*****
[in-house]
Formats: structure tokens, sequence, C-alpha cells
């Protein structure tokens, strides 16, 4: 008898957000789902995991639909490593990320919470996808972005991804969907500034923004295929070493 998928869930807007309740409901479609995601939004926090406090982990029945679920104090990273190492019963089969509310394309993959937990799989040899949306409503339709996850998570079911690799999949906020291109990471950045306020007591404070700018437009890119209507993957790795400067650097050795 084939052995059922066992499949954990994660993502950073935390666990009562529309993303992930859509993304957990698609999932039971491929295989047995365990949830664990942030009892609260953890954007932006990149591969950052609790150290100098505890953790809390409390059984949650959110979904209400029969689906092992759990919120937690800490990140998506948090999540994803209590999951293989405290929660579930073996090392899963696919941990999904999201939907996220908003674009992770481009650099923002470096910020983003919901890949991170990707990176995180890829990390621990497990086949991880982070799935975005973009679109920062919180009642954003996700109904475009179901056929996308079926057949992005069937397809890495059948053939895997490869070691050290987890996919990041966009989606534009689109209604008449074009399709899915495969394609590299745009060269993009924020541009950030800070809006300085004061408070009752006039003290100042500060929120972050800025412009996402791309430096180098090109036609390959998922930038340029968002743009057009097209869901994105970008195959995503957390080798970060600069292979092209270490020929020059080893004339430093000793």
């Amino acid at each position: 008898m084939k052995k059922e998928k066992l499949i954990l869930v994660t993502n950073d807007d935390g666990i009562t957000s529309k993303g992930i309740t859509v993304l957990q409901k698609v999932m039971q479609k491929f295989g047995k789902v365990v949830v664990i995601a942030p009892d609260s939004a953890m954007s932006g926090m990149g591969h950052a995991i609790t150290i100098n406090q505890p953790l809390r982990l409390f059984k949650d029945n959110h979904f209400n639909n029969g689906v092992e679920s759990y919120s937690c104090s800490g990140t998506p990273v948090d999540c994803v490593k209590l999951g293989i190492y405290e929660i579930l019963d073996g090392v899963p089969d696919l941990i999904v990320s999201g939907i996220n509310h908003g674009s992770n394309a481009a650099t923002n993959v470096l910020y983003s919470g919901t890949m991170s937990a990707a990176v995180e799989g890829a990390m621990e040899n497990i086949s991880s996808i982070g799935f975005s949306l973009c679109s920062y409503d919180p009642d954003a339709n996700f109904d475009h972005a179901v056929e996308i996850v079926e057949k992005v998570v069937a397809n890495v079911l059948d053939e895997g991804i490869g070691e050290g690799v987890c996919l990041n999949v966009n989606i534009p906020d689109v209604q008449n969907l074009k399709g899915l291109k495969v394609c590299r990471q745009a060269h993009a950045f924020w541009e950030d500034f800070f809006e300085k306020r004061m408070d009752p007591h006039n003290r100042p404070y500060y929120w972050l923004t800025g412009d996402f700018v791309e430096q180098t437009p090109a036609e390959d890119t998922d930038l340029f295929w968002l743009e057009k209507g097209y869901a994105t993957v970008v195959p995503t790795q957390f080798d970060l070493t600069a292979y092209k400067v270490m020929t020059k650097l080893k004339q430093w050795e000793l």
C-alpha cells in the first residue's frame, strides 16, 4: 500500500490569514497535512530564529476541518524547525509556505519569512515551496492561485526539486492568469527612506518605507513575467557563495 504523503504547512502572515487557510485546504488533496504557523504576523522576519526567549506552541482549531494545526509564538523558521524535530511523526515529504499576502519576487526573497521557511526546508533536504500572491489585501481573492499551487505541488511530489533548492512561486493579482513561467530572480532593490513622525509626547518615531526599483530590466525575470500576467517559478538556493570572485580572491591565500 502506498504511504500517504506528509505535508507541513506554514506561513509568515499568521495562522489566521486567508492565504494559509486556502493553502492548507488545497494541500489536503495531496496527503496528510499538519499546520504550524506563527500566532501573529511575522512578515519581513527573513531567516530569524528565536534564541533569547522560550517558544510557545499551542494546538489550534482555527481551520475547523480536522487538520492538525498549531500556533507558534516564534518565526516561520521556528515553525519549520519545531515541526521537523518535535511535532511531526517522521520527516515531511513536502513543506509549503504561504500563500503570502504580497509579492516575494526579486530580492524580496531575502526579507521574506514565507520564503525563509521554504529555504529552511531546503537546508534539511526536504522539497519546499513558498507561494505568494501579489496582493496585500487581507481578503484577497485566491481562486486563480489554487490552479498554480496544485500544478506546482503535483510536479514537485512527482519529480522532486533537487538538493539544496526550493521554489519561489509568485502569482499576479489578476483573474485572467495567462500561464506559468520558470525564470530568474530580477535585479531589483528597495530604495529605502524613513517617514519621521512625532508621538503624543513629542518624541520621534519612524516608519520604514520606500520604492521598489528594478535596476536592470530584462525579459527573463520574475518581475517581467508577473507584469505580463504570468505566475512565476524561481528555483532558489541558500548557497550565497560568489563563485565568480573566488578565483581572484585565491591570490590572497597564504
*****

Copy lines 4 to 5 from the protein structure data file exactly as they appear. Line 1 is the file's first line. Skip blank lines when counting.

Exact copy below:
């Amino acid at each position: 008898m084939k052995k059922e998928k066992l499949i954990l869930v994660t993502n950073d807007d935390g666990i009562t957000s529309k993303g992930i309740t859509v993304l957990q409901k698609v999932m039971q479609k491929f295989g047995k789902v365990v949830v664990i995601a942030p009892d609260s939004a953890m954007s932006g926090m990149g591969h950052a995991i609790t150290i100098n406090q505890p953790l809390r982990l409390f059984k949650d029945n959110h979904f209400n639909n029969g689906v092992e679920s759990y919120s937690c104090s800490g990140t998506p990273v948090d999540c994803v490593k209590l999951g293989i190492y405290e929660i579930l019963d073996g090392v899963p089969d696919l941990i999904v990320s999201g939907i996220n509310h908003g674009s992770n394309a481009a650099t923002n993959v470096l910020y983003s919470g919901t890949m991170s937990a990707a990176v995180e799989g890829a990390m621990e040899n497990i086949s991880s996808i982070g799935f975005s949306l973009c679109s920062y409503d919180p009642d954003a339709n996700f109904d475009h972005a179901v056929e996308i996850v079926e057949k992005v998570v069937a397809n890495v079911l059948d053939e895997g991804i490869g070691e050290g690799v987890c996919l990041n999949v966009n989606i534009p906020d689109v209604q008449n969907l074009k399709g899915l291109k495969v394609c590299r990471q745009a060269h993009a950045f924020w541009e950030d500034f800070f809006e300085k306020r004061m408070d009752p007591h006039n003290r100042p404070y500060y929120w972050l923004t800025g412009d996402f700018v791309e430096q180098t437009p090109a036609e390959d890119t998922d930038l340029f295929w968002l743009e057009k209507g097209y869901a994105t993957v970008v195959p995503t790795q957390f080798d970060l070493t600069a292979y092209k400067v270490m020929t020059k650097l080893k004339q430093w050795e000793l």
C-alpha cells in the first residue's frame, strides 16, 4: 500500500490569514497535512530564529476541518524547525509556505519569512515551496492561485526539486492568469527612506518605507513575467557563495 504523503504547512502572515487557510485546504488533496504557523504576523522576519526567549506552541482549531494545526509564538523558521524535530511523526515529504499576502519576487526573497521557511526546508533536504500572491489585501481573492499551487505541488511530489533548492512561486493579482513561467530572480532593490513622525509626547518615531526599483530590466525575470500576467517559478538556493570572485580572491591565500 502506498504511504500517504506528509505535508507541513506554514506561513509568515499568521495562522489566521486567508492565504494559509486556502493553502492548507488545497494541500489536503495531496496527503496528510499538519499546520504550524506563527500566532501573529511575522512578515519581513527573513531567516530569524528565536534564541533569547522560550517558544510557545499551542494546538489550534482555527481551520475547523480536522487538520492538525498549531500556533507558534516564534518565526516561520521556528515553525519549520519545531515541526521537523518535535511535532511531526517522521520527516515531511513536502513543506509549503504561504500563500503570502504580497509579492516575494526579486530580492524580496531575502526579507521574506514565507520564503525563509521554504529555504529552511531546503537546508534539511526536504522539497519546499513558498507561494505568494501579489496582493496585500487581507481578503484577497485566491481562486486563480489554487490552479498554480496544485500544478506546482503535483510536479514537485512527482519529480522532486533537487538538493539544496526550493521554489519561489509568485502569482499576479489578476483573474485572467495567462500561464506559468520558470525564470530568474530580477535585479531589483528597495530604495529605502524613513517617514519621521512625532508621538503624543513629542518624541520621534519612524516608519520604514520606500520604492521598489528594478535596476536592470530584462525579459527573463520574475518581475517581467508577473507584469505580463504570468505566475512565476524561481528555483532558489541558500548557497550565497560568489563563485565568480573566488578565483581572484585565491591570490590572497597564504